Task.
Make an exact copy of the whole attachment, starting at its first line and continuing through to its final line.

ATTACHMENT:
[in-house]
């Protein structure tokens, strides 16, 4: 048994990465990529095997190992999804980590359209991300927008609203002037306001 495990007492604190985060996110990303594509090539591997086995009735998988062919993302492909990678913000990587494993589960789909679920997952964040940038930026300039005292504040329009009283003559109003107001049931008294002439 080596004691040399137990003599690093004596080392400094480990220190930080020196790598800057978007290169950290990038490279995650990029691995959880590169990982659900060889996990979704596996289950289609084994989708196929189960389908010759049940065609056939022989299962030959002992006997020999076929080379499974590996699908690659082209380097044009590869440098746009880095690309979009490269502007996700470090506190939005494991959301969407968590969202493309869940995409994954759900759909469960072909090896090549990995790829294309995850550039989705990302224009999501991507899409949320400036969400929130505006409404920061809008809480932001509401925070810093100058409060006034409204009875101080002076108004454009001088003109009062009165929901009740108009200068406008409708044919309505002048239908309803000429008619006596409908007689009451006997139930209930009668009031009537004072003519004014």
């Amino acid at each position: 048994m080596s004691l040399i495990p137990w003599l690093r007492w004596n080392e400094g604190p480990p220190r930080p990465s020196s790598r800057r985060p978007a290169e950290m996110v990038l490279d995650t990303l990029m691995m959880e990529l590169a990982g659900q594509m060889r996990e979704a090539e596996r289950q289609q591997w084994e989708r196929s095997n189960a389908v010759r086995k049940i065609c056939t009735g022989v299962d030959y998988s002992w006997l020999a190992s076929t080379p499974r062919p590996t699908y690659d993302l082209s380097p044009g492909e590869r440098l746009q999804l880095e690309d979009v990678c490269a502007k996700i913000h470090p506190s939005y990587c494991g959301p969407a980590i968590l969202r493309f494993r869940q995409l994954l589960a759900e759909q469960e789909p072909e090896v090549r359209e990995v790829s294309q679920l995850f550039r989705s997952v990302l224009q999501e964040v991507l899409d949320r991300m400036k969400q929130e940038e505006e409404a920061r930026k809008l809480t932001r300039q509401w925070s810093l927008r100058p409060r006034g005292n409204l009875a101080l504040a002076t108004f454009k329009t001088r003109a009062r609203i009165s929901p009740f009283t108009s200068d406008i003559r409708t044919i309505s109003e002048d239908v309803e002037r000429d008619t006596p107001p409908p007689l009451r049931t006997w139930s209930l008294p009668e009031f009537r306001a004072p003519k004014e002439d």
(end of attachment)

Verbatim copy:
[in-house]
């Protein structure tokens, strides 16, 4: 048994990465990529095997190992999804980590359209991300927008609203002037306001 495990007492604190985060996110990303594509090539591997086995009735998988062919993302492909990678913000990587494993589960789909679920997952964040940038930026300039005292504040329009009283003559109003107001049931008294002439 080596004691040399137990003599690093004596080392400094480990220190930080020196790598800057978007290169950290990038490279995650990029691995959880590169990982659900060889996990979704596996289950289609084994989708196929189960389908010759049940065609056939022989299962030959002992006997020999076929080379499974590996699908690659082209380097044009590869440098746009880095690309979009490269502007996700470090506190939005494991959301969407968590969202493309869940995409994954759900759909469960072909090896090549990995790829294309995850550039989705990302224009999501991507899409949320400036969400929130505006409404920061809008809480932001509401925070810093100058409060006034409204009875101080002076108004454009001088003109009062009165929901009740108009200068406008409708044919309505002048239908309803000429008619006596409908007689009451006997139930209930009668009031009537004072003519004014």
């Amino acid at each position: 048994m080596s004691l040399i495990p137990w003599l690093r007492w004596n080392e400094g604190p480990p220190r930080p990465s020196s790598r800057r985060p978007a290169e950290m996110v990038l490279d995650t990303l990029m691995m959880e990529l590169a990982g659900q594509m060889r996990e979704a090539e596996r289950q289609q591997w084994e989708r196929s095997n189960a389908v010759r086995k049940i065609c056939t009735g022989v299962d030959y998988s002992w006997l020999a190992s076929t080379p499974r062919p590996t699908y690659d993302l082209s380097p044009g492909e590869r440098l746009q999804l880095e690309d979009v990678c490269a502007k996700i913000h470090p506190s939005y990587c494991g959301p969407a980590i968590l969202r493309f494993r869940q995409l994954l589960a759900e759909q469960e789909p072909e090896v090549r359209e990995v790829s294309q679920l995850f550039r989705s997952v990302l224009q999501e964040v991507l899409d949320r991300m400036k969400q929130e940038e505006e409404a920061r930026k809008l809480t932001r300039q509401w925070s810093l927008r100058p409060r006034g005292n409204l009875a101080l504040a002076t108004f454009k329009t001088r003109a009062r609203i009165s929901p009740f009283t108009s200068d406008i003559r409708t044919i309505s109003e002048d239908v309803e002037r000429d008619t006596p107001p409908p007689l009451r049931t006997w139930s209930l008294p009668e009031f009537r306001a004072p003519k004014e002439d």